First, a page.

Years ago when I was in ministry in broadcasting, someone called me from several states away, from beyond my listening area by hundreds of miles, to get help. While he talked about his problems, it came out that he had a fetish—he was sexually excited by people taking off their shoes. I think that it would be quite in keeping with this scripture that I should not remove my shoes in the presence of this person. But it would not be in keeping with this scripture that I never remove my shoes again. I would not invite someone with a gambling problem to a friendly card game, or ask someone wrestling with greed to play Monopoly, or take someone with a history of violence to an SCA melee. There are some things that are quite all right for most of us, but from which certain individuals need to be shielded. That is the nature of the weaker brother argument.
That is, just because there is a weaker brother (if there is such a one; no one has demonstrated that there is in regard to role playing games) doesn’t mean that that which might lead him to stumble should be anathema for everyone else. Even in this passage, as we’ve already noted, Paul says if eating meat causes my brother to stumble, I will never eat meat again—but the point is that whether or not Paul eats meat, or meat offered to idols, is not the issue. It is whether or not the weaker brother does this, and whether others try to push him to do so. Clearly Paul did not cease to eat meat; he did not even tell the Corinthians that they should be careful about the meat that they eat, and assure themselves that it is not offered to idols (and he had far better grounds for why such meat might be dangerous than the critics of role playing games have for their assertions). He told them that if someone else was present who was bothered or concerned, they should have respect for that and not press the issue, but otherwise they should go ahead and eat.
It is also worth noting that a few years later, while he was staying not far from Corinth, he wrote a letter to Rome in which he recalled this passage. In Romans 14:3 he writes The one who eats is not to regard with contempt the one who does not eat, and the one who does not eat is not to judge the one who eats, for God has accepted him. In other words, the stronger and weaker brothers have obligations to each other. The stronger brother shouldn’t tempt the weaker brother, nor consider him somehow inferior because he cannot find the freedom in himself to participate in something Jesus allows. Likewise, the weaker brother should not criticize or condemn the stronger for his involvement in something the weaker brother perceives as dangerous to himself.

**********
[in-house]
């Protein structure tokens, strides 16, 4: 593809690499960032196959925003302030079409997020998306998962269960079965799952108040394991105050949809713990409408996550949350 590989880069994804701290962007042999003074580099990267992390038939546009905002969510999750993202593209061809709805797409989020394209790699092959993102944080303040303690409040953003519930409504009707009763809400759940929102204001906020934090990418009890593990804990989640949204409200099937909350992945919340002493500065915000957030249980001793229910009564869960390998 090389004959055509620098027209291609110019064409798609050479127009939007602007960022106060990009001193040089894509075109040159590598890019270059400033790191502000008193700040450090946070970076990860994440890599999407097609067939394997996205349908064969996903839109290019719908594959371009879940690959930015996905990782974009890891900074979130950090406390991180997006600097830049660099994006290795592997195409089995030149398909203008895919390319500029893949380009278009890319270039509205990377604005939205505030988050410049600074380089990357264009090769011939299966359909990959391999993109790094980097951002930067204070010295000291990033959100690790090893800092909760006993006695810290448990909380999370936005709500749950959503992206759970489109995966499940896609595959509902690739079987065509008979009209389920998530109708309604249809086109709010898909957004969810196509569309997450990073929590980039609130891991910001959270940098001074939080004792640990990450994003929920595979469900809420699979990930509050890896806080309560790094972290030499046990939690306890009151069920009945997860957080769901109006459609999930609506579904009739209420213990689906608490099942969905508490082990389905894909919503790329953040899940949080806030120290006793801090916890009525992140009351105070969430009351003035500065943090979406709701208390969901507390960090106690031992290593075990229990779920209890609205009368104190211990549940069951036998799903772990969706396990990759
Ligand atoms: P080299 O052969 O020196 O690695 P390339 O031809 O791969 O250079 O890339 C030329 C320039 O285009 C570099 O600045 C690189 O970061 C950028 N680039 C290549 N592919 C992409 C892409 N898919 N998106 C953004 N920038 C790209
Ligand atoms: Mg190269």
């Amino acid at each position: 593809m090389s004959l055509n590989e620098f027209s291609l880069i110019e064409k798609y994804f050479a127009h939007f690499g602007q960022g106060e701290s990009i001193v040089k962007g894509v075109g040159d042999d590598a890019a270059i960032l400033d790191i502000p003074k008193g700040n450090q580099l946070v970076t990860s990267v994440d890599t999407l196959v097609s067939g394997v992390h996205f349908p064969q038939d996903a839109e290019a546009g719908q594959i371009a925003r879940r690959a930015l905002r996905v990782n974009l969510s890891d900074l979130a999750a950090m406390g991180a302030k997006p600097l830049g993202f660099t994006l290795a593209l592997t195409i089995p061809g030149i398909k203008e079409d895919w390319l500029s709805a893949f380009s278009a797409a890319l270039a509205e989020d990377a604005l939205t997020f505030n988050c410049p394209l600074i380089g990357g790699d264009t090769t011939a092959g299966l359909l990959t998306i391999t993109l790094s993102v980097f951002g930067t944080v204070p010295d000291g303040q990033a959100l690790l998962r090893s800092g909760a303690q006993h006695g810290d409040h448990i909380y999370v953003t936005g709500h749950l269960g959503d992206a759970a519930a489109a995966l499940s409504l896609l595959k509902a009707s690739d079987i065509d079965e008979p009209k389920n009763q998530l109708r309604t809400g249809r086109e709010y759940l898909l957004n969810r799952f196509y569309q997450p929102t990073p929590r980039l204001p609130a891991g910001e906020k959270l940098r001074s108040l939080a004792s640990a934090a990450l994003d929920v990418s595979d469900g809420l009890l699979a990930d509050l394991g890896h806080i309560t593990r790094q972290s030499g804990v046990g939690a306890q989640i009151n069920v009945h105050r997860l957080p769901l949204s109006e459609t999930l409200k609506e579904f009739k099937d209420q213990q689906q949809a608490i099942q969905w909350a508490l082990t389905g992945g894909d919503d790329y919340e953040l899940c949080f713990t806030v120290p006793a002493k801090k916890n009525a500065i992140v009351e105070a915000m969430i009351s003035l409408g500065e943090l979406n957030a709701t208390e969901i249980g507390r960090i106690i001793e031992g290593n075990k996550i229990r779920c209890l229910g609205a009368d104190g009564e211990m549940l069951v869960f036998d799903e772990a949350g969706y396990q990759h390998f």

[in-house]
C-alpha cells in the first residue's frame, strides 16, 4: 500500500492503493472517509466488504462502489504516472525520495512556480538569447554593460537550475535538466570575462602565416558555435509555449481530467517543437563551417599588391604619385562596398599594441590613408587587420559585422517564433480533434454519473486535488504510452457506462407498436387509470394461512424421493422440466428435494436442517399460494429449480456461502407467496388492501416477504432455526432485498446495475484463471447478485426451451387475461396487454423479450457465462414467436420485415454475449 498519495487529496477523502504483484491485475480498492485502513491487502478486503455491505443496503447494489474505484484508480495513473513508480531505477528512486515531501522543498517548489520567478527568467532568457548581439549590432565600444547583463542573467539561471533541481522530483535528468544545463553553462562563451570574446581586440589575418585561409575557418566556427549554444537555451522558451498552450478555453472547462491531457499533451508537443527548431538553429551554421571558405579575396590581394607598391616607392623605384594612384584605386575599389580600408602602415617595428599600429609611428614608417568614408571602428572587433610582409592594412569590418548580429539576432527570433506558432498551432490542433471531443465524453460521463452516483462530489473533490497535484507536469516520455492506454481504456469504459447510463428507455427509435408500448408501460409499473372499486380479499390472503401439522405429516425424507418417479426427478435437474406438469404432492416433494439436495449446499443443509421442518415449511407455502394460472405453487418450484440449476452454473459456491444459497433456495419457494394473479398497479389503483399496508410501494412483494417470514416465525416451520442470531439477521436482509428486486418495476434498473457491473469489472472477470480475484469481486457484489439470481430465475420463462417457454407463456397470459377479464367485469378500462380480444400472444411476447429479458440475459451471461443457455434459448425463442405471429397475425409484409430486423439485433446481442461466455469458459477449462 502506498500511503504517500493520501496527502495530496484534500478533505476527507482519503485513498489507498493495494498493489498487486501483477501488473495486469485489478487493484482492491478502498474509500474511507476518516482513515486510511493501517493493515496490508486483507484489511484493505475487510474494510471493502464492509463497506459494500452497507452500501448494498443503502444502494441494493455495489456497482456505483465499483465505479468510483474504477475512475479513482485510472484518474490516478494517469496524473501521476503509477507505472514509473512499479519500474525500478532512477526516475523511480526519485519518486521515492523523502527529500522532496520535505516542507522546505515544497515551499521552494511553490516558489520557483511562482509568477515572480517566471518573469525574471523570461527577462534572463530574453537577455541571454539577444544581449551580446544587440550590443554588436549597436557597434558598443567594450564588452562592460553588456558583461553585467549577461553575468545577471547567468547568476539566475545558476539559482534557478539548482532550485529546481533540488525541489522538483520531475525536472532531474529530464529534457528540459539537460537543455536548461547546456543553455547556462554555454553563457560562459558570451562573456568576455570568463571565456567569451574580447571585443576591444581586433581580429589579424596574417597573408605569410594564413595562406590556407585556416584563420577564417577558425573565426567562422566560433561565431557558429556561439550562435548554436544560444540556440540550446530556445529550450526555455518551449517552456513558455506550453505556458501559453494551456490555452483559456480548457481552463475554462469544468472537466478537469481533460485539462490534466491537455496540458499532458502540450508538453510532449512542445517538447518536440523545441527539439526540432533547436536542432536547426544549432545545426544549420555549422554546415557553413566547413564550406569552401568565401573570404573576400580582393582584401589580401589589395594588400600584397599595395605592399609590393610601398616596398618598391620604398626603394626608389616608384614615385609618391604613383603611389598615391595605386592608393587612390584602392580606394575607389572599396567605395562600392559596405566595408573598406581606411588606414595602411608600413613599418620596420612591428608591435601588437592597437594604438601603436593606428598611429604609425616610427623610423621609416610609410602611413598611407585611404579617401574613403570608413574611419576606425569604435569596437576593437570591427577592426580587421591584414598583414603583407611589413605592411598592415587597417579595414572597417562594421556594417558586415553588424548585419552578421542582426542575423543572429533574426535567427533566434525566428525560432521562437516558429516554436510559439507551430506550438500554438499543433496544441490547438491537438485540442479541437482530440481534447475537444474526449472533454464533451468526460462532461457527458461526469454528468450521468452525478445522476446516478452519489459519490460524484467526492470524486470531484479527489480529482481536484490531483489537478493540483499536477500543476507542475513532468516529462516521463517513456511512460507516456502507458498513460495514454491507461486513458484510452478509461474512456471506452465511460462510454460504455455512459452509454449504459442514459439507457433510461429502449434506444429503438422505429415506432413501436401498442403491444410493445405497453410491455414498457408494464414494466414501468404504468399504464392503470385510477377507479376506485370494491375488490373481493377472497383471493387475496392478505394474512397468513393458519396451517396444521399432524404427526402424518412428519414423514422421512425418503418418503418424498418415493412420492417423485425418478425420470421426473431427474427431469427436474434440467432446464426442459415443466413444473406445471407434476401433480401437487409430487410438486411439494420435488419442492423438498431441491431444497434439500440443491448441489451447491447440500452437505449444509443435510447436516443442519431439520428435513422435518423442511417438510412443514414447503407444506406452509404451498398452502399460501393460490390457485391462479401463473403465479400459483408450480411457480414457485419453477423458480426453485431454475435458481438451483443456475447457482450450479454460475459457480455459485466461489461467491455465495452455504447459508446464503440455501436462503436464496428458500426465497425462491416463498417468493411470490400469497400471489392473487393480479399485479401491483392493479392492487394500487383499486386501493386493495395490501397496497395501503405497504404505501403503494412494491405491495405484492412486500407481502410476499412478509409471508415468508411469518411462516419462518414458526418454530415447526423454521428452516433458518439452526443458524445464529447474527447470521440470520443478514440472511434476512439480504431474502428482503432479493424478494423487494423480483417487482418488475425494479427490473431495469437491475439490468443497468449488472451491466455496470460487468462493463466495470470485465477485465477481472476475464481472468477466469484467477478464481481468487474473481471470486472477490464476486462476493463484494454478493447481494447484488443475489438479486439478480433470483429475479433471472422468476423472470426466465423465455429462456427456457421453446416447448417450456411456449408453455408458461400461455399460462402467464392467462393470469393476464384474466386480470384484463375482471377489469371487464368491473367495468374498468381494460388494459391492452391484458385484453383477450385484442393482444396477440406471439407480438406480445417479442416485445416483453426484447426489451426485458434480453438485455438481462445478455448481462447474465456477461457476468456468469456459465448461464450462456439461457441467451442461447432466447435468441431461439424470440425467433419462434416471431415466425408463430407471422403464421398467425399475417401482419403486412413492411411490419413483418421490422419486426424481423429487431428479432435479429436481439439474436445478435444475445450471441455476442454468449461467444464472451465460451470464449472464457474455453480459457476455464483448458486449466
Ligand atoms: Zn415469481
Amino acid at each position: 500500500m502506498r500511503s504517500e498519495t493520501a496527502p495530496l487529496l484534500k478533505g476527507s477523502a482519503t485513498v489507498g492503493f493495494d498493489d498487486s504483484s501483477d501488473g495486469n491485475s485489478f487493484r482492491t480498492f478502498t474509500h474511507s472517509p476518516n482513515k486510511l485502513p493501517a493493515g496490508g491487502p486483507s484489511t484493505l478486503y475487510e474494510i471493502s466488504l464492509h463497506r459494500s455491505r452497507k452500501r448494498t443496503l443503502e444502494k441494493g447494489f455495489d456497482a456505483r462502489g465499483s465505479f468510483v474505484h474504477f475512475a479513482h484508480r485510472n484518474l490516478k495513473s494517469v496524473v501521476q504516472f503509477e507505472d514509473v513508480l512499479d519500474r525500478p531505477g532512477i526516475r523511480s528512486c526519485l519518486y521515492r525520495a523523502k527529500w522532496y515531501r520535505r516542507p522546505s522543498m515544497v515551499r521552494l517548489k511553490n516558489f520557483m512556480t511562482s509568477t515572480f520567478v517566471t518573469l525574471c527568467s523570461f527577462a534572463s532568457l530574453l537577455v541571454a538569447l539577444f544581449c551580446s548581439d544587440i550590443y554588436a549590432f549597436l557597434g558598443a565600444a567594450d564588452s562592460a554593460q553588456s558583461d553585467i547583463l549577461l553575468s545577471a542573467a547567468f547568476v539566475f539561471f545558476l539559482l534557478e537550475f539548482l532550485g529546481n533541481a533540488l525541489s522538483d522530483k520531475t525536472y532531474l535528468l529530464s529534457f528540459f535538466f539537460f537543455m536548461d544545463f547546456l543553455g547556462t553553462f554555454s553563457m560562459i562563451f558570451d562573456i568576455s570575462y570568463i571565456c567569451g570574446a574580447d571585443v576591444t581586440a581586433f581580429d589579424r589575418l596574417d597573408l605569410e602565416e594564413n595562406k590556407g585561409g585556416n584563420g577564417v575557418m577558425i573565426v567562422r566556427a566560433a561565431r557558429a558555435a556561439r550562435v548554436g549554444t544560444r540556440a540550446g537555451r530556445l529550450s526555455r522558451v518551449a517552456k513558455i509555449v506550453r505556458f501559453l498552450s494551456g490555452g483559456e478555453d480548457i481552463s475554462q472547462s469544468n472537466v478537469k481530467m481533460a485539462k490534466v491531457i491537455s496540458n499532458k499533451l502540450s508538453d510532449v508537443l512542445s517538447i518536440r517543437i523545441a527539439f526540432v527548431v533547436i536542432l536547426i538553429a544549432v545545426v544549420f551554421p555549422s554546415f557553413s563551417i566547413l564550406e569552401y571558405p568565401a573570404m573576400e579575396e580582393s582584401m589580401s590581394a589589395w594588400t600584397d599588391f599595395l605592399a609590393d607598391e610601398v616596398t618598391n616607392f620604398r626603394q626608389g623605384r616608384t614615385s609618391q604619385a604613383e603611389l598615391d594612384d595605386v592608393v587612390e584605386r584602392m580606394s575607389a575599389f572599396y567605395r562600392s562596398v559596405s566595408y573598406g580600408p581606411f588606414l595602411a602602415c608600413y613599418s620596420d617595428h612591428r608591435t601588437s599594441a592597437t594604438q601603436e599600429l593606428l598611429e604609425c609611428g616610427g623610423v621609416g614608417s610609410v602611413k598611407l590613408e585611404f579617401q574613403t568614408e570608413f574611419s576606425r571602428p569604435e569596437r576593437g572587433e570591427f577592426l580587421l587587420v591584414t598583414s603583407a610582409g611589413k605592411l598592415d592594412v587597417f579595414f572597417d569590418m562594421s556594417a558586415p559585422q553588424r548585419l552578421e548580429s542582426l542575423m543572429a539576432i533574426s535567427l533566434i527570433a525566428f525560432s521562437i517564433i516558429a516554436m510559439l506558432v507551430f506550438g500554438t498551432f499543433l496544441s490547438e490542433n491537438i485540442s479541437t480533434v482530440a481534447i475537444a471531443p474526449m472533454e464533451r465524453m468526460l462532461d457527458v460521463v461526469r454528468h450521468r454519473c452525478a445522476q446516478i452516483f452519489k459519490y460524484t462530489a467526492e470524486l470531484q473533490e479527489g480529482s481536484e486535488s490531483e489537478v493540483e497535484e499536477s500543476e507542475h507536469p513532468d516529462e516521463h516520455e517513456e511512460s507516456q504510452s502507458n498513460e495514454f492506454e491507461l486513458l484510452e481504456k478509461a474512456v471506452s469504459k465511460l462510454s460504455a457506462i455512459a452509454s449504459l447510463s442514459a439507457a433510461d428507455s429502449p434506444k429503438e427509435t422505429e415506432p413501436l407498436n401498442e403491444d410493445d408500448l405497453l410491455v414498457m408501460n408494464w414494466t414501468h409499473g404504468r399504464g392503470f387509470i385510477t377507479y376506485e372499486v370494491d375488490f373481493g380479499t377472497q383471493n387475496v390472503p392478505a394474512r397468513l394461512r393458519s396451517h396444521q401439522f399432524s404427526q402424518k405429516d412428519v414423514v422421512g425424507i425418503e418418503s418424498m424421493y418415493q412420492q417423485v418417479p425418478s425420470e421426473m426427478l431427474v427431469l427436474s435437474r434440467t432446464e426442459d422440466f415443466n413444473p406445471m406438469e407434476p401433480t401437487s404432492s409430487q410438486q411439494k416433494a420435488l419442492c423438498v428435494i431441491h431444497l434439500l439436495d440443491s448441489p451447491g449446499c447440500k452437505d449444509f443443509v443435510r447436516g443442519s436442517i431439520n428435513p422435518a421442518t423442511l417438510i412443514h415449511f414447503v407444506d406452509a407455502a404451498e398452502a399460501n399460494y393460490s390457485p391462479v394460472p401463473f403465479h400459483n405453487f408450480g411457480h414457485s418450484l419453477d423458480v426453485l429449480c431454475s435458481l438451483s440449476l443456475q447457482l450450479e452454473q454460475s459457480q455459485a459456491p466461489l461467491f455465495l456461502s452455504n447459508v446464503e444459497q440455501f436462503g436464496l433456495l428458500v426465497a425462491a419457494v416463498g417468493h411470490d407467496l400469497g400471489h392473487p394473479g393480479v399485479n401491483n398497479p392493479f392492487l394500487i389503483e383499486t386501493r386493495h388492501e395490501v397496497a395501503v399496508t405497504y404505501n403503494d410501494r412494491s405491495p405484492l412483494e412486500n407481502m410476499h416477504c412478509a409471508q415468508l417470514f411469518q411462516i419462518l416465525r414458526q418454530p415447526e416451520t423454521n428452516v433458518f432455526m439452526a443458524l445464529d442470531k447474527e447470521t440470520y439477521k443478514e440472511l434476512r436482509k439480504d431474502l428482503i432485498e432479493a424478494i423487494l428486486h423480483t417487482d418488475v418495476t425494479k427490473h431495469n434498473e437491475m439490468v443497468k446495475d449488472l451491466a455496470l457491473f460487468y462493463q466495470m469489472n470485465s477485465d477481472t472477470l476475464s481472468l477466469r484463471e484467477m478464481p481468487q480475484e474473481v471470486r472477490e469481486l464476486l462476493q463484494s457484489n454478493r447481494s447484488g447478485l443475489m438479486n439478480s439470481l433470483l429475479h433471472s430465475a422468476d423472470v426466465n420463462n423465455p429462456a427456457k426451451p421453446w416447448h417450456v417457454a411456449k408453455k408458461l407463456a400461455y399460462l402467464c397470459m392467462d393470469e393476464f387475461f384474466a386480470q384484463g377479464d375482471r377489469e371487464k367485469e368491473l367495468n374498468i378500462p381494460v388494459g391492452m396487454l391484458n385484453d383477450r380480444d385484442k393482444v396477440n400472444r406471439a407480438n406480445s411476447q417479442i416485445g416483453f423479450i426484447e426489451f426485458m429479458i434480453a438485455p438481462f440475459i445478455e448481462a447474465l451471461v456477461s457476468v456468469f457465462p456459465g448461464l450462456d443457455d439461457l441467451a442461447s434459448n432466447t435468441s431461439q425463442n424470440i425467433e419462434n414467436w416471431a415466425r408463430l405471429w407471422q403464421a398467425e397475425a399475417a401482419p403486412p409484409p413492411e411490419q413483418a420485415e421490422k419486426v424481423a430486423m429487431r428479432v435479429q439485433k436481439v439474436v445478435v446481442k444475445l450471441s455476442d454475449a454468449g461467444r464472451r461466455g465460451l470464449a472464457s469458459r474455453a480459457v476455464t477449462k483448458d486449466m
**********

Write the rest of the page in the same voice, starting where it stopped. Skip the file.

I am convinced from scripture and from life that we all experience the same kinds of things. Each of us is, in some place in his life, the weaker brother; each is also the stronger. Some of us cannot listen to particular music; some cannot read certain kinds of books. Some are always tempted to check their astrological forecast, needing to be shielded even from decorations reminiscent of their signs, while to others those symbols have only astronomical significance, serving as useful shorthand for stargazing. Some would find Charles Williams’ The Greater Trumps an inspiring encouragement to believe in the power of God to overcome all things, while others would be reminded too strongly of fortune-telling and divination. Where you are strong, enjoy your freedom, but don’t flaunt it. Where you are weak, watch your step, but don’t begrudge others the freedom Christ gives.
And if you are not the weaker brother, do not criticize those who enjoy the freedom to explore that which doesn’t interest you. It is before our own Master that we stand or fall, and not before each other. Be mindful that God has permitted you to do some things which for others would be difficult; He has done the same for all of us.
This article was originally published in September 2001 on the Christian Gamers Guild’s website. The entire series remains available at its original URL.